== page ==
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Distribution update: Openwork to partner Tesco; SimplyBiz boosts panel with Bluestone

  • 08/08/2016
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Distribution update: Openwork to partner Tesco; SimplyBiz boosts panel with Bluestone
In two distribution deals, Openwork has added Tesco Bank to its lender panel and DA support services provider SimplyBiz Mortgages has joined Bluestone Mortgages' intermediary pilot.

Tesco Bank, owned by the UK’s supermarket giant, is offering its loans through Openwork’s mortgage panel after Kent Reliance joined the network’s panel, a deal confirmed last month.

Openwork, which expects to place more than £10bn of mortgage business this year, has seen lending surge almost 50% in the year-to-date against 2015.

Paul Shearman, mortgage proposition director at Openwork, said: “Not only does Tesco Bank offer a well-known and respected brand, it has invested heavily in designing its intermediary portal that addresses many of the issues that prove challenging for advisers. This, alongside a highly rated relationship management team, will mean Tesco Bank will be well received by our advisers.”

Meanwhile, SimplyBiz has joined Bluestone Mortgages’ pilot scheme bringing its self-employed, contractor, adverse and mortgages for clients with complex needs to its 3,200 directly authorised brokers.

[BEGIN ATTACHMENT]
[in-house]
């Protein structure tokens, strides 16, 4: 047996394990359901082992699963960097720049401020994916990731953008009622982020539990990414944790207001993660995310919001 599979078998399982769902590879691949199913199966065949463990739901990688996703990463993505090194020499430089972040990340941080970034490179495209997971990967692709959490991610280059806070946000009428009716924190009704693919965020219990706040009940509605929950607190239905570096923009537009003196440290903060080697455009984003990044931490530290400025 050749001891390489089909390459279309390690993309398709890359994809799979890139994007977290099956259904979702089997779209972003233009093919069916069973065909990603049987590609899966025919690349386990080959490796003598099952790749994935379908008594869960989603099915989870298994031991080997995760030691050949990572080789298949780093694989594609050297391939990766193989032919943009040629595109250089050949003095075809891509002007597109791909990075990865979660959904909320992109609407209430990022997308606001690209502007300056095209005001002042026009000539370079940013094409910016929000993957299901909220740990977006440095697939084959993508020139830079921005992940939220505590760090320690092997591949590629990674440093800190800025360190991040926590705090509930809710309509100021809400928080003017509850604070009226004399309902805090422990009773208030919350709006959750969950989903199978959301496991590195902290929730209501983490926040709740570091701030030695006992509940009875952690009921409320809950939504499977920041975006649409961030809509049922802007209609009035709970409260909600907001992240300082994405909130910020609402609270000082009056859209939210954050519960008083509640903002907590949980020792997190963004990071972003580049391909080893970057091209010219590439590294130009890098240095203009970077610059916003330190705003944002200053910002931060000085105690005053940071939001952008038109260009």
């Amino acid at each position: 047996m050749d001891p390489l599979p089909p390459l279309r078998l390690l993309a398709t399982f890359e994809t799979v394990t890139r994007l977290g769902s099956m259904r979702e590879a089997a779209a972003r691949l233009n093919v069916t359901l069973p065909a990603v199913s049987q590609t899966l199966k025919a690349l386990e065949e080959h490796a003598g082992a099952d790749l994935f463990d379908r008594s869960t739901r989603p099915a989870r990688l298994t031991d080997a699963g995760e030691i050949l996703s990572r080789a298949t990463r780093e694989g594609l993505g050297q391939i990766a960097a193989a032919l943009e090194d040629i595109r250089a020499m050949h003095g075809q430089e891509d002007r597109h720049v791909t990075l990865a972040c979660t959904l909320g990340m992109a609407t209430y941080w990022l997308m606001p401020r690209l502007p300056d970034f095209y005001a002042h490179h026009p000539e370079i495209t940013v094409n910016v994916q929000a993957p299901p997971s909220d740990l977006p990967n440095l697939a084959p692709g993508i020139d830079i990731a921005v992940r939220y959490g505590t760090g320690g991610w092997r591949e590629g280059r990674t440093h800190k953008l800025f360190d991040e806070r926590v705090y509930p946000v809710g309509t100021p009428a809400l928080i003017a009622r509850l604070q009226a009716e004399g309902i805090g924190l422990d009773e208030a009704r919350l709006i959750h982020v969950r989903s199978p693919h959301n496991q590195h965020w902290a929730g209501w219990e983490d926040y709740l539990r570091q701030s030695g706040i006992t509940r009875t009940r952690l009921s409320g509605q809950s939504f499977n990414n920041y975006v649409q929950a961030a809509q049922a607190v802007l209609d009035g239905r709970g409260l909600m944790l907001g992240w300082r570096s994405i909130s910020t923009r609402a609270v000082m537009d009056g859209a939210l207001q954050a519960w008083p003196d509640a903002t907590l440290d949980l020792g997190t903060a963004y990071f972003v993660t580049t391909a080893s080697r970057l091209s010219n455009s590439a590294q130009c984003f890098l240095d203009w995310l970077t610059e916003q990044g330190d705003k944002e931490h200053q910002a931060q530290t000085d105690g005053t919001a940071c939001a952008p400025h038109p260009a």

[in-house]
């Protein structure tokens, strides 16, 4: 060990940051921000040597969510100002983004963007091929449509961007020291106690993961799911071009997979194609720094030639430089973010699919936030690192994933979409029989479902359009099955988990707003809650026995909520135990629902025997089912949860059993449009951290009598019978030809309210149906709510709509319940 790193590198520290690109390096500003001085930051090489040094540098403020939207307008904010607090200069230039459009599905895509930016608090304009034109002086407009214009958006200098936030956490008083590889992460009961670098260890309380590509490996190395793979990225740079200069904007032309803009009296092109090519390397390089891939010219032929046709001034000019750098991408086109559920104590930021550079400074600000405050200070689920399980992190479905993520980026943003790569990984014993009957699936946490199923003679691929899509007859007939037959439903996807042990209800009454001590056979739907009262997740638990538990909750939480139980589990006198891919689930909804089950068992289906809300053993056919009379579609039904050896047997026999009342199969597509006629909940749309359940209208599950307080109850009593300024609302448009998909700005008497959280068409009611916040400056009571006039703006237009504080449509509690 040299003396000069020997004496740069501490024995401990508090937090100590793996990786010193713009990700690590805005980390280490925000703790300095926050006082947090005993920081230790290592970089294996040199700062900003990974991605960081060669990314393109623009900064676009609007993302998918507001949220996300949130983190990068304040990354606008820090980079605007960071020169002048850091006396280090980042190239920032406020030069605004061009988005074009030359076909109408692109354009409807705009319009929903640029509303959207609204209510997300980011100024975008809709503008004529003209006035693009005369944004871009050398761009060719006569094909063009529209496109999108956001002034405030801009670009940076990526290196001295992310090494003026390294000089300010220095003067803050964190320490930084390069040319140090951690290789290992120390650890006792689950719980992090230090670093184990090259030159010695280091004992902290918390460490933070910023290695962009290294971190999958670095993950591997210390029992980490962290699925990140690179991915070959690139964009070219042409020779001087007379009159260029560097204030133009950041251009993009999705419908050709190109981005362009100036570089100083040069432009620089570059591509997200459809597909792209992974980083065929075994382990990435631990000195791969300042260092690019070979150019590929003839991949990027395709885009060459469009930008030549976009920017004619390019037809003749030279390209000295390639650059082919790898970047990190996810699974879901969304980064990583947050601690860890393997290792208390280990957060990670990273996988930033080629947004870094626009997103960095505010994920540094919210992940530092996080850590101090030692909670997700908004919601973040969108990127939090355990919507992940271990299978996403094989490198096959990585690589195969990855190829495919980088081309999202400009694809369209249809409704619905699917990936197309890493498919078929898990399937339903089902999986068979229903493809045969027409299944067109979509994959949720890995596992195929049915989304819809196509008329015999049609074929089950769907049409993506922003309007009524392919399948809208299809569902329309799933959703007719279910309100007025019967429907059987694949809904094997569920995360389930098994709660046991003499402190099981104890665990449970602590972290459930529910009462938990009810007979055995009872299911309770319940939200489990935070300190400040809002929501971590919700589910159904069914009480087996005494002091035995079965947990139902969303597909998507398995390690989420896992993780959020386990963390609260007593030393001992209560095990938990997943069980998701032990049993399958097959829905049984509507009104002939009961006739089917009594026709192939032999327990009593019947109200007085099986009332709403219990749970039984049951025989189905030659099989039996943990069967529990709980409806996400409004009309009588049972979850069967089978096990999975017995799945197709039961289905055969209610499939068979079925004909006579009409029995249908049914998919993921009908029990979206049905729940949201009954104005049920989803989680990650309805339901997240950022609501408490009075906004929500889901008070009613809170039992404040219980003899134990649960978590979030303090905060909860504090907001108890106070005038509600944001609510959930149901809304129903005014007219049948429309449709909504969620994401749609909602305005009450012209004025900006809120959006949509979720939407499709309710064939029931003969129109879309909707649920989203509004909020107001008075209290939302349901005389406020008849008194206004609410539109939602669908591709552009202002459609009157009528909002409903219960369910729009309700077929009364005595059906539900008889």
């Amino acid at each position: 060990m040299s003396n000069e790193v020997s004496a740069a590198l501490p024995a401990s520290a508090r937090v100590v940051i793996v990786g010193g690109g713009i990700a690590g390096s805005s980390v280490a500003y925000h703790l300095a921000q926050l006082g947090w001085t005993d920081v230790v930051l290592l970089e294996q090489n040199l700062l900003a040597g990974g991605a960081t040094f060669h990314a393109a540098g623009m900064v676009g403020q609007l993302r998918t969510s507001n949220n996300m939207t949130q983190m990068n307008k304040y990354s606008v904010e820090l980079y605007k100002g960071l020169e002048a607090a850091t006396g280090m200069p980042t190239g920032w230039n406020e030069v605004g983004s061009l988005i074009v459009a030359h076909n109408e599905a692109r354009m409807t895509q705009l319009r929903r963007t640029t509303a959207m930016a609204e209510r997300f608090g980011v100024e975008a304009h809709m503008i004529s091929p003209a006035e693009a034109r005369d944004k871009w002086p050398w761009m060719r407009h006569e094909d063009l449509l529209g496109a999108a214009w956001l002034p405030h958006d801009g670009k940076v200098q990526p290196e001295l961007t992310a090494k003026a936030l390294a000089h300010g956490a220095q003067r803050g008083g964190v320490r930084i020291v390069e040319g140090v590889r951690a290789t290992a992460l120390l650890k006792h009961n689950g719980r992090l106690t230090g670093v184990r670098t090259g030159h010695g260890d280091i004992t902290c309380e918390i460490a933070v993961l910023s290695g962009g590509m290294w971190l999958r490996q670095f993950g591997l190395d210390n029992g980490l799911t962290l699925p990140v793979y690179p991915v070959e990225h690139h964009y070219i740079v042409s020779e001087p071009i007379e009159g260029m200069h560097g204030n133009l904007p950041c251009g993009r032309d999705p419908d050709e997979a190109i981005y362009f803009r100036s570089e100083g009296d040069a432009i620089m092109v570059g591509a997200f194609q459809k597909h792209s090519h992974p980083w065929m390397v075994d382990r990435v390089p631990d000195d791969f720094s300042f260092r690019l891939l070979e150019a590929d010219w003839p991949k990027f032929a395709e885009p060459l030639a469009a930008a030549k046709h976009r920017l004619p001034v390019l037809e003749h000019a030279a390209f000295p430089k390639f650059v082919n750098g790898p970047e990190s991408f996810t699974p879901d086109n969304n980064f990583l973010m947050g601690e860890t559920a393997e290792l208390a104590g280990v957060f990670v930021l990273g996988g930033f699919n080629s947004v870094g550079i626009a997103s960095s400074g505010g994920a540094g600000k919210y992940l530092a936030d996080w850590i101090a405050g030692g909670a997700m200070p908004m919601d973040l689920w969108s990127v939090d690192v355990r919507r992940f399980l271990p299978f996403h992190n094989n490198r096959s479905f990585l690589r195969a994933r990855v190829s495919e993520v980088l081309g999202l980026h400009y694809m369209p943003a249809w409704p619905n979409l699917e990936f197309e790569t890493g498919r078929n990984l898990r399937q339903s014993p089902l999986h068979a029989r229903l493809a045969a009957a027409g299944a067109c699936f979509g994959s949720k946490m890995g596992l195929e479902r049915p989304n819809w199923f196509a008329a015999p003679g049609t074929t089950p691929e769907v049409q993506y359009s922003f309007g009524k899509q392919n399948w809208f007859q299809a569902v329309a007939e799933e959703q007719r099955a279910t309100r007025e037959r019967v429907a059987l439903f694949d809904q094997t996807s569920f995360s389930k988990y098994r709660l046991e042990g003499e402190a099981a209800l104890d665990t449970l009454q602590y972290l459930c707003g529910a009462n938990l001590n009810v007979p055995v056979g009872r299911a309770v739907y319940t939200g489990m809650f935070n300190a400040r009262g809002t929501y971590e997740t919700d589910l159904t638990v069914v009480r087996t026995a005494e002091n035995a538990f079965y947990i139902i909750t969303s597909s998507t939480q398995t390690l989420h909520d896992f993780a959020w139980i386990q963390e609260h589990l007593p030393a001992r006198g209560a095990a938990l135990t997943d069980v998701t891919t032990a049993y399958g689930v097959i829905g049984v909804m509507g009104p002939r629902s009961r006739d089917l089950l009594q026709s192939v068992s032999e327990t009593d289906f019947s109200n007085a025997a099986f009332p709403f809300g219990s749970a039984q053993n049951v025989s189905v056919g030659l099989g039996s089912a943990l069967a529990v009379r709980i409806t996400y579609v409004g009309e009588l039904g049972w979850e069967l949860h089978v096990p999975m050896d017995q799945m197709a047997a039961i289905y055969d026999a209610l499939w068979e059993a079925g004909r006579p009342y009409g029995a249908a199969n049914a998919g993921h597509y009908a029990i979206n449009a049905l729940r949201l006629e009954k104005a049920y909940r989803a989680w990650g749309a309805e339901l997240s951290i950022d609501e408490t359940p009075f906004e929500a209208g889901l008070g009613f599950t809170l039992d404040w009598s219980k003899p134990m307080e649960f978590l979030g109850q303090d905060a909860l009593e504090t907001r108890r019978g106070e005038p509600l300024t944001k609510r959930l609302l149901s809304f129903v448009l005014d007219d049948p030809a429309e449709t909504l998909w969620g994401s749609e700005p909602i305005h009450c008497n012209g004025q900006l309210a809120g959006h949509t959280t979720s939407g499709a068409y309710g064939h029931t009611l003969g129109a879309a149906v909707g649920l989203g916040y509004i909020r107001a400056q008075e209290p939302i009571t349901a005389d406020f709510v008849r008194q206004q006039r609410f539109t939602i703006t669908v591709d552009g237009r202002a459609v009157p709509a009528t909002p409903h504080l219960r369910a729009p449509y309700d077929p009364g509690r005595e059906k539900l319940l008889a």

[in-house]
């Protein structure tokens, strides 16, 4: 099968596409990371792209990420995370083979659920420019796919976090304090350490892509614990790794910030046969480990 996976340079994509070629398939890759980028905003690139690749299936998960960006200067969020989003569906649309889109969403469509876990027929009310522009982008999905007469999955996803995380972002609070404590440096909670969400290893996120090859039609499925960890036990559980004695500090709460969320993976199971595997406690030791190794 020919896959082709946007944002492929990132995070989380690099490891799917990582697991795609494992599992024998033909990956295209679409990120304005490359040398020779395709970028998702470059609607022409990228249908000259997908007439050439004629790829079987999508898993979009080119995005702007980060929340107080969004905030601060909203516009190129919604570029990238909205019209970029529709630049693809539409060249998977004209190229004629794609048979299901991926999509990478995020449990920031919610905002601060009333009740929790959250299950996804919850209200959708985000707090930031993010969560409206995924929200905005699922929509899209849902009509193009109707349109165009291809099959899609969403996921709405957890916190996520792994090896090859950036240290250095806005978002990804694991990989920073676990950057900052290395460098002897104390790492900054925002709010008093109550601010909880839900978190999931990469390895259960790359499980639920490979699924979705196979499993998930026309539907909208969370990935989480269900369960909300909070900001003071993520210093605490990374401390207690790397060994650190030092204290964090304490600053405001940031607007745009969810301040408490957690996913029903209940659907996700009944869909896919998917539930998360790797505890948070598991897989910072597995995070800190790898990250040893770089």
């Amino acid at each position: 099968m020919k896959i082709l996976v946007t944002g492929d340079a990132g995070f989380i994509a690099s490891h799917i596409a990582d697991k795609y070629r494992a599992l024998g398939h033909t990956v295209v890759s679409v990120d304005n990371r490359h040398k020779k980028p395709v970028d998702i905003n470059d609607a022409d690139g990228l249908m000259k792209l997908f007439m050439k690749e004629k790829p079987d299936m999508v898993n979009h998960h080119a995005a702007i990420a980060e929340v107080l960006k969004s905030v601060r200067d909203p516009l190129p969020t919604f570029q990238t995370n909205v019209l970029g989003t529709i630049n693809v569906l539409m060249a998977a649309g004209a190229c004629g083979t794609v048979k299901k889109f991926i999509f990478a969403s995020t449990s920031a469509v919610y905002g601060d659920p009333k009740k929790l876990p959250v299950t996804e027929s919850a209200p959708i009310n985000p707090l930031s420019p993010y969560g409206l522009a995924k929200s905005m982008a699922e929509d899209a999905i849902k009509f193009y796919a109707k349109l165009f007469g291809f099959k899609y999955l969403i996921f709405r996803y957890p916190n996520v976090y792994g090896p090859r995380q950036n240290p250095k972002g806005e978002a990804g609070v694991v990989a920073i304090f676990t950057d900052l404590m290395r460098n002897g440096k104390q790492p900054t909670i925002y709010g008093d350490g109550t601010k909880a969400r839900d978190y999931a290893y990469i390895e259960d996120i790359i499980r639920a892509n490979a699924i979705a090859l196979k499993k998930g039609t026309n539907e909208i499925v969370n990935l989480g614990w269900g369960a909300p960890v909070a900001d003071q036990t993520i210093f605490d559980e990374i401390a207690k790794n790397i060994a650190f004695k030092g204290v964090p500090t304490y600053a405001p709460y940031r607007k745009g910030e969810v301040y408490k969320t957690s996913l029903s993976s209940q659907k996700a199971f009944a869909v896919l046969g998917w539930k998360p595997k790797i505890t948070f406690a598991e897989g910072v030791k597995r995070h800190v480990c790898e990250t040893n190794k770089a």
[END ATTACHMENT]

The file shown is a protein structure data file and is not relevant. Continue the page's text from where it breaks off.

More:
Martin Reynolds, CEO at SimplyBiz Mortgages, said: “Bluestone Mortgages is aiming to initiate a different perspective to lending in the underserved markets with interesting criteria and a fresh approach to how it underwrites.”

Matt Andrews, managing director at Bluestone Mortgages, added: “There is currently a significant portion of the UK population unable to secure a mortgage, held back due to their employment status or because they suffered a bump in the road that has impacted their credit profile.

“We are delighted to be partnering with SimplyBiz Mortgages. We both want and look forward to working together to help close this gap in the market by providing affordable mortgage solutions that take into account an applicant’s full history and personal circumstances, looking at the person not the credit score points assessed by typical lenders.”

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